Most days, we can’t see the forest for the trees.

We know the woods we live in, or near — a favorite trail, a brook, the ridge that hawks circle, a frog-and-heron swamp.

It takes maps and aerial photography to show the big picture — the sweep of eastern hardwood and evergreen forest that extends from New York and Connecticut north into Canada. It’s one of the largest woodlands of its type in the world.

Now the Cornwall-based Housatonic Valley Association is joining with several other groups to insure that it remains a vital place. Its Follow the Forest Initiative hopes to identify and preserve not only large blocks of intact forest, but also the corridors that link them together.

You can find its website by going to www.hvatoday.org and scrolling down to Follow the Forest.

“What we want to have is a multi-state initiative,” said Tim Abbott, the association’s regional land conservation and Greenprint director. “We’re looking on the west side of the Hudson River and the east side of the Housatonic River. We’re looking north to Massachusetts and Vermont to Canada.”

This follows a simple principle: Landscapes and the animals that live in them don’t abide by the lines on the maps humans draw up.

“If a moose is moving through Connecticut, it doesn’t come to the New York state line and think ‘I’d better stop here’,” said Katie Blake, a conservationist at the Highstead Arboretum in Redding and coordinator of the Hudson to Housatonic Regional Conservation Partnership, which is a partner in Follow the Forest.

Follow the Forest’s big picture involves 4.88 million acres, with about 1 million acres of forest in the Housatonic River watershed. It centers on finding ways to connect core forests of 250 acres or more.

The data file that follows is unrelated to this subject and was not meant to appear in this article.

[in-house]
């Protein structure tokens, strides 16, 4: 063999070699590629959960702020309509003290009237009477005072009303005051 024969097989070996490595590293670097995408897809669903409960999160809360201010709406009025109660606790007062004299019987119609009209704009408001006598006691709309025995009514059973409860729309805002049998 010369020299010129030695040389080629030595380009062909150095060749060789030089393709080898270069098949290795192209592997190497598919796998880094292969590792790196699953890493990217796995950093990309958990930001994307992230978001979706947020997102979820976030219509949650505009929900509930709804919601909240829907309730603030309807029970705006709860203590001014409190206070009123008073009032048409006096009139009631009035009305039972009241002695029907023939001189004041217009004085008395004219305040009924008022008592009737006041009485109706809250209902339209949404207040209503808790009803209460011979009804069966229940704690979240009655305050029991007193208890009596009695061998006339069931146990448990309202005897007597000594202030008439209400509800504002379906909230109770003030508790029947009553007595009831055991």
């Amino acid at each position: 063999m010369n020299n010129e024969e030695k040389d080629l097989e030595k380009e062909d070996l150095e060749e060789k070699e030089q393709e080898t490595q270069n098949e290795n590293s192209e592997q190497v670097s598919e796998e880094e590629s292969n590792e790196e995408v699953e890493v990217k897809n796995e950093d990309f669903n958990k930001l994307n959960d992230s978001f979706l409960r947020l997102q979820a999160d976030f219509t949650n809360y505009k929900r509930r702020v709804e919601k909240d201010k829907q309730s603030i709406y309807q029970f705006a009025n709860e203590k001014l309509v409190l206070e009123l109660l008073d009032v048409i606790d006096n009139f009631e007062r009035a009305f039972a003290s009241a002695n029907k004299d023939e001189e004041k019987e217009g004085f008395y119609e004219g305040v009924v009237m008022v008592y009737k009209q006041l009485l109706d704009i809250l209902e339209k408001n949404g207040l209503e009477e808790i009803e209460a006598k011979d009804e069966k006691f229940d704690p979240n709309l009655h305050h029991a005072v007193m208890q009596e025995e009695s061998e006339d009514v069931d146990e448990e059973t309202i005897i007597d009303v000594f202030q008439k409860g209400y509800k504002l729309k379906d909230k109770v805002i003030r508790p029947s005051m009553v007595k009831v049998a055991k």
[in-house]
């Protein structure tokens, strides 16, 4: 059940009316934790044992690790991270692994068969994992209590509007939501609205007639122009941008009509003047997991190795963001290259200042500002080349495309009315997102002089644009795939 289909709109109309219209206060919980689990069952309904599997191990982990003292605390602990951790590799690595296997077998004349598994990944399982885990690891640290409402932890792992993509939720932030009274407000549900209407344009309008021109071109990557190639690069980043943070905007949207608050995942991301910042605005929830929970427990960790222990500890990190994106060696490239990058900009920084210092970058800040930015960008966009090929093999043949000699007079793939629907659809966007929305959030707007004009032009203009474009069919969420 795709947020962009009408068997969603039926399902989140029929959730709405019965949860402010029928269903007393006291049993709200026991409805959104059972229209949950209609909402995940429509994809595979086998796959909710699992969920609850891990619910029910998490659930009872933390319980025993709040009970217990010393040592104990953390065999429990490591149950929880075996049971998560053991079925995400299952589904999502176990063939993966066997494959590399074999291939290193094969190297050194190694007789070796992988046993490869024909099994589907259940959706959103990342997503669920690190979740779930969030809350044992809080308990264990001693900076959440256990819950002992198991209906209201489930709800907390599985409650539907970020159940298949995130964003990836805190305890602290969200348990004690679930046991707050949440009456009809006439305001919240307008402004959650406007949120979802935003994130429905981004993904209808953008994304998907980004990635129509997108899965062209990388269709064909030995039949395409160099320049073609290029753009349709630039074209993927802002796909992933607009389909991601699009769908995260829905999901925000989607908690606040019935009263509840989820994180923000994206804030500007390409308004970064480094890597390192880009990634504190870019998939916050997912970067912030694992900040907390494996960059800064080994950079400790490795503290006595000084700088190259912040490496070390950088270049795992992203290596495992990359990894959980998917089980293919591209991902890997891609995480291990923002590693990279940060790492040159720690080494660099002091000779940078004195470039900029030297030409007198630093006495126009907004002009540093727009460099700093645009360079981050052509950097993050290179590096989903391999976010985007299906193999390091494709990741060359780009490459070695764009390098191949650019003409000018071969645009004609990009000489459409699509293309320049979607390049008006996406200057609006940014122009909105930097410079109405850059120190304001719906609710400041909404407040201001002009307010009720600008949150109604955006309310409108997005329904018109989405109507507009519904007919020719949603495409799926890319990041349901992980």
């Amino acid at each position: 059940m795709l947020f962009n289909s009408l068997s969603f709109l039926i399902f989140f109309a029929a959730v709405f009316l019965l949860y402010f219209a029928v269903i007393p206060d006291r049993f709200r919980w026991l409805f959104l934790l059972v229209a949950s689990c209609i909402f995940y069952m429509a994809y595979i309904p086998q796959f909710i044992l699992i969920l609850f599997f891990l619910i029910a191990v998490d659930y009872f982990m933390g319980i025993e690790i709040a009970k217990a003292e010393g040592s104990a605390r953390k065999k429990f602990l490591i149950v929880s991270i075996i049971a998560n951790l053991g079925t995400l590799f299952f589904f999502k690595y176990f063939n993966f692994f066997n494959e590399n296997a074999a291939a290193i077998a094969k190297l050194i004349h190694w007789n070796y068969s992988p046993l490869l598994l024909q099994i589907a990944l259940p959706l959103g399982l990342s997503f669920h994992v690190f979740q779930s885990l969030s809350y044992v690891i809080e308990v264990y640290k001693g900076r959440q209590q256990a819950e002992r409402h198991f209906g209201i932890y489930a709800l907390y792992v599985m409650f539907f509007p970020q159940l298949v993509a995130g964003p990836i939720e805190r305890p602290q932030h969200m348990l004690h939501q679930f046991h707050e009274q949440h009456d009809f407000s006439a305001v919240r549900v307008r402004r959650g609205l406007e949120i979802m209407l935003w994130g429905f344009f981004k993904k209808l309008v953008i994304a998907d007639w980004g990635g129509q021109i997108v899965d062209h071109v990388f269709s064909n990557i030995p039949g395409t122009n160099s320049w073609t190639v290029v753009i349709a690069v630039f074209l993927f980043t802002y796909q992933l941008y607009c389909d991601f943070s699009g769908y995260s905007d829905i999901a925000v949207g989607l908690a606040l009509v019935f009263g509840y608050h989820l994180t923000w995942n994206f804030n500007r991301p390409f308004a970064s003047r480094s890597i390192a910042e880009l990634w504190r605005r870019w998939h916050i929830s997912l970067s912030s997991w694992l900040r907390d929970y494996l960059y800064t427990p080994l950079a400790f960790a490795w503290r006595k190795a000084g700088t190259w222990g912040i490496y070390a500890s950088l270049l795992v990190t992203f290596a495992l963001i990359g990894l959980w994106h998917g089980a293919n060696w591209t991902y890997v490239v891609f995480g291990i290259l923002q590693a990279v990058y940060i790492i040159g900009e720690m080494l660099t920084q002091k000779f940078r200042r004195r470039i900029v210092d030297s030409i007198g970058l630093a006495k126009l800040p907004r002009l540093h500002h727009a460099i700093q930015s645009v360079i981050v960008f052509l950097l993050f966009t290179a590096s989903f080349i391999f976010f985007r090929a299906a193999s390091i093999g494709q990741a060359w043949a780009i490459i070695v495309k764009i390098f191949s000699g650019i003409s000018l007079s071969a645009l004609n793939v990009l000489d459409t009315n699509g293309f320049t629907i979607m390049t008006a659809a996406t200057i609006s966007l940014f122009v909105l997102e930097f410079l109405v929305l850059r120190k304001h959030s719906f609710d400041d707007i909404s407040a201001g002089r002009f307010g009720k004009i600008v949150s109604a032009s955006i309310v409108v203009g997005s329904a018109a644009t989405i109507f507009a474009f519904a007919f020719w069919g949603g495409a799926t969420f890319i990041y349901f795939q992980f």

These large forest blocks provide habitat for wildlife that smaller tracts can’t. These forest are vitally important for protecting wildlife, filtering groundwater and absorbing heavy rains to prevent erosion.

“The Great Swamp is a great example of this,” Abbott said of the 6,000-acre forest wetland that straddles Putnam and Dutchess counties in New York’s Hudson Highlands. Along with providing a unique wildlife corridor, he said, the swamp also filters the water that ends up coming out of the faucets in New York City.

Follow the Forest builds on The Nature Conservancy’s Staying Connected Initiative, which looks at the links between huge forest tracks that run from Pennsylvania and New Jersey north to Nova Scotia and the Gaspe Peninsula in Quebec.

“When you look at the maps, you can see all this green,” said Laura Marx, forest ecologist with the Massachusetts chapter of the Nature Conservancy.

These links allow wildlife — migratory birds, mammals such as black bear, bobcat, lynx and fishers — to move unobstructed.

With climate change occurring, these links are increasingly important.

“When species move, they can move to different elevations within an area,” said Paul Elconin, land conservation director for the Weantinoge Heritage Land Trust, the state’s largest land trust and a partner in the Follow the Forest initiative. “Or they can move to the north.”

“With climate change, species are moving farther and faster than they ever have before,” said Marx of The Nature Conservancy.

The Housatonic Valley Association is using different mapping programs to identify these links at the local level.

Some of this land is protected. Some isn’t. A lot is in private hands.

Elconin of the Weatinoge Land Trust said the state of Connecticut’s goal of preserving 21 percent of the state’s open space by 2023 lacks scientific underpinning. Nor has some of the preservation work looked at regional links.

“Some towns are at that level. Some towns are below it. Some towns are way above it,” Elconin said.

Follow the Forest’s goal is to preserve 50 percent of the core forests throughout the multi-state region. In the Housatonic River watershed, it hopes to preserve 50,000 acres.

But Abbott said that not all the links can be done by land preservation. In some places, it may mean building culverts and passageways to allow wildlife to move under roads.

“We’re not going to be able to move I-95,” said Blake of Highstead Arboretum.

Abbott said the Follow the Forest Initiative is an a way for land trusts, towns and the state to start looking at ways the core forests can be preserved and linked together. Small pictures can expand into bigger ones, trees to forests.

“It’s a story about hope,” he said.

Connecticut Media Group